Cookie reset is typically used when multiple parallel authentication mechanisms are in play with the web agent and another authentication system. The agent can reset the cookies set by the other mechanism before redirecting the client to a login page.

To set and reset secure or HTTP Only cookies, in addition to the cookie reset properties, set the relevant cookie option, as follows:

  • To reset secure cookies, enable the com.sun.identity.agents.config.cookie.secure property.

  • To reset HTTP only cookies, enable the com.sun.identity.cookie.httponly property.

If you have enabled attribute fetching by using cookies to retrieve user data, it is good practice to use cookie reset, which will reset the cookies when accessing an enforced URL without a valid session.

Cross-domain single sign-on

Cross-domain single sign-on (CDSSO) is an AM capability that lets users access multiple independent services from a single login session, using the agent to transfer a validated session ID on a single DNS domain or across domains.

Without AM’s CDSSO, SSO cannot be implemented across domains; the session cookie from one domain would not be accessible from another domain. For example, in a configuration where the AM server (am.example.com) is in a different DNS domain than the web agent (myapp.website.com), single sign-on would not be possible.

Web Agent works in CDSSO mode by default, regardless of the DNS domain of the AM servers and the DNS domain of the web agents.

For more information, see Single sign-on and Implementing CDSSO in AM’s Authentication and single sign-on guide.

Continuous security

When a user requests a resource through AM, excluding proxies and load balancers, the Web Agent is usually the first point of contact. Because Web Agent is closer to the user than AM, and outside the firewalls that separate the user and AM, the Web Agent can sometimes gather information about the request, which AM cannot access.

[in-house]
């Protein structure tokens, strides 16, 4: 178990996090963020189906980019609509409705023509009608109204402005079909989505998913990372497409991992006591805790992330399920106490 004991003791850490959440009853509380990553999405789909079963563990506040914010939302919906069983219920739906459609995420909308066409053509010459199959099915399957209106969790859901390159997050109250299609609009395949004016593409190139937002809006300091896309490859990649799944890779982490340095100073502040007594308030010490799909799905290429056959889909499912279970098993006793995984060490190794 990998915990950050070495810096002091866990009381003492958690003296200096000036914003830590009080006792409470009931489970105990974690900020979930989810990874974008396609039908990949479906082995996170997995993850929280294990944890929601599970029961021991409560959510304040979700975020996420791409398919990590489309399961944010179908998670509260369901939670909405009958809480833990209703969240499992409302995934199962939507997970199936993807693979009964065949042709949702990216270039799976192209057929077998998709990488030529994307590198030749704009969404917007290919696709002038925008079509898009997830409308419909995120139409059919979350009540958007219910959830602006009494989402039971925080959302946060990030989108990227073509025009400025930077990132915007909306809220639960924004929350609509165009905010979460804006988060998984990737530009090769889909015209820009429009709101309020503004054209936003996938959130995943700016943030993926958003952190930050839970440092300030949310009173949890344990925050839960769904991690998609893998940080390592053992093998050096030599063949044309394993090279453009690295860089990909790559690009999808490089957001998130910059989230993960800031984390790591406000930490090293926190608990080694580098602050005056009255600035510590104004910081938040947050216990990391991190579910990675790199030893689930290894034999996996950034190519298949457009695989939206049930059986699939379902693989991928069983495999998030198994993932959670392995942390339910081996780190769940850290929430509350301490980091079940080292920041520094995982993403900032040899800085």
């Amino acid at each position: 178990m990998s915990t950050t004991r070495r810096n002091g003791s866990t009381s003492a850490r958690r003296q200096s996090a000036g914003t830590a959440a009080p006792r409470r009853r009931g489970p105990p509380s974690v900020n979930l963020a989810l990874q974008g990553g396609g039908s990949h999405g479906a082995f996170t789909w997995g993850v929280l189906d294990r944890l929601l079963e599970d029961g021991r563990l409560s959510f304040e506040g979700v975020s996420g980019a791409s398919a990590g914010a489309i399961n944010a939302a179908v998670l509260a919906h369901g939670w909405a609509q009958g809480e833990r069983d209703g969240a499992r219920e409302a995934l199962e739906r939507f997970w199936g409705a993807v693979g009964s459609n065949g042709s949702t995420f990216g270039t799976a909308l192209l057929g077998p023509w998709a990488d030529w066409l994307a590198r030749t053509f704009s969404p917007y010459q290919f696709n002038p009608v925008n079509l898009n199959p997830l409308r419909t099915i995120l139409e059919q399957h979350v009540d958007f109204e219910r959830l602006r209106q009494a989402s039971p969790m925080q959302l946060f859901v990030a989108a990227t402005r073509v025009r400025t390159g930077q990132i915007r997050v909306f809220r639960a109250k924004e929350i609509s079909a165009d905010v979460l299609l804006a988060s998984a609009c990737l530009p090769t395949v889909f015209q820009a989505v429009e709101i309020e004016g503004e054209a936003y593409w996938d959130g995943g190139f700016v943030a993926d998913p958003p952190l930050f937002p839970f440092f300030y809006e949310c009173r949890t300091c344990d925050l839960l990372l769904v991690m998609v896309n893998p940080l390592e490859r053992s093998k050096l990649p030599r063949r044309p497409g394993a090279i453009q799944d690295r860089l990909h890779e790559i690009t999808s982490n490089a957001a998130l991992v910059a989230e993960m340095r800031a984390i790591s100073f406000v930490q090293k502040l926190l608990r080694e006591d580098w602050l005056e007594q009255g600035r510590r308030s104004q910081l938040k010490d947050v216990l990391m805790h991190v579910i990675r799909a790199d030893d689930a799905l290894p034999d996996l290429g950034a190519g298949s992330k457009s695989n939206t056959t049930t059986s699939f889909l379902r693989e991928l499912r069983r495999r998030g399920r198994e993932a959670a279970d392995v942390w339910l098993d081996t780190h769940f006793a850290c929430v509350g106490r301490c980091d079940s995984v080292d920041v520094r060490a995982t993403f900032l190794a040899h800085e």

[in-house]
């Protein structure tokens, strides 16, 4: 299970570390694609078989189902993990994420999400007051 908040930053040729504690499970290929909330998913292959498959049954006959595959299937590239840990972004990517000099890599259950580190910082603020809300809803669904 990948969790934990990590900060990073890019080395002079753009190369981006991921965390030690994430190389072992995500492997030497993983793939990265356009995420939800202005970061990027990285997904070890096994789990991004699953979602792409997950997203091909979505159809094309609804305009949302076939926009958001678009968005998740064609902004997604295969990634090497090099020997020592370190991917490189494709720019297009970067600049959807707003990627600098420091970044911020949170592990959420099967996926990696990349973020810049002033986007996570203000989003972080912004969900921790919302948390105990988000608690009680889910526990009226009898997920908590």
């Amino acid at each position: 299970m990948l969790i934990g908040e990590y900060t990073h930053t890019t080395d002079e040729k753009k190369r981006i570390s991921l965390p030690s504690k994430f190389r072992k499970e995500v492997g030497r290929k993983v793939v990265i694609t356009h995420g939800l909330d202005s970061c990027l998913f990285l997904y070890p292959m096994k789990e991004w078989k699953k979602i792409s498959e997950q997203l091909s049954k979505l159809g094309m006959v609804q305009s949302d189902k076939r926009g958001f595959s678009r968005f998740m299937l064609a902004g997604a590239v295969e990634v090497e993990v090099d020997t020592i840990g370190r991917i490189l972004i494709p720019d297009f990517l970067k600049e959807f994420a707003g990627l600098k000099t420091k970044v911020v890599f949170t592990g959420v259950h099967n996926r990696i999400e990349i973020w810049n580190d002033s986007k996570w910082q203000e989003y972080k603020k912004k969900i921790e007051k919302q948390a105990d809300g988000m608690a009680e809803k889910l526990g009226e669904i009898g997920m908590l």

When Web Agent requests a policy decision from AM, it can include the additional information in an environment map, a set of name/value pairs that describe the request IP and DNS name, along with other, optional, information. The additional information can then be included in the policy, for example, to allow only incoming requests that contain the InternalNetwork.

In AM, use server-side authorization scripts to access the environment map, and write scripted conditions based on cookies and headers in the request. For information about server-side authorization scripts, see Scripting a policy condition in AM’s Authorization guide.

Environment maps with customizable keys

In Web Agent, use the continuous security properties Continuous Security Cookie Map and Continuous Security Header Map to configure an environment map with the following parts:

requestIp

The IP address of the inbound request, determined as follows:

  • If Client IP Address Header is configured, Web Agent extracts the IP address from the header.

  • Otherwise, Web Agent uses the web server connection information to determine the client IP address.

This entry is always created in the map.

requestDNSName

The host name address of the inbound request, determined as follows:

  • If Client Hostname Header is configured, Web Agent extracts the host name from the header.

  • Otherwise, Web Agent uses the web server connection information to determine the client’s host name.

This entry is always created in the map.

Other variable names

An array of cookie or header values. An entry is created for each value specified in the continuous security properties.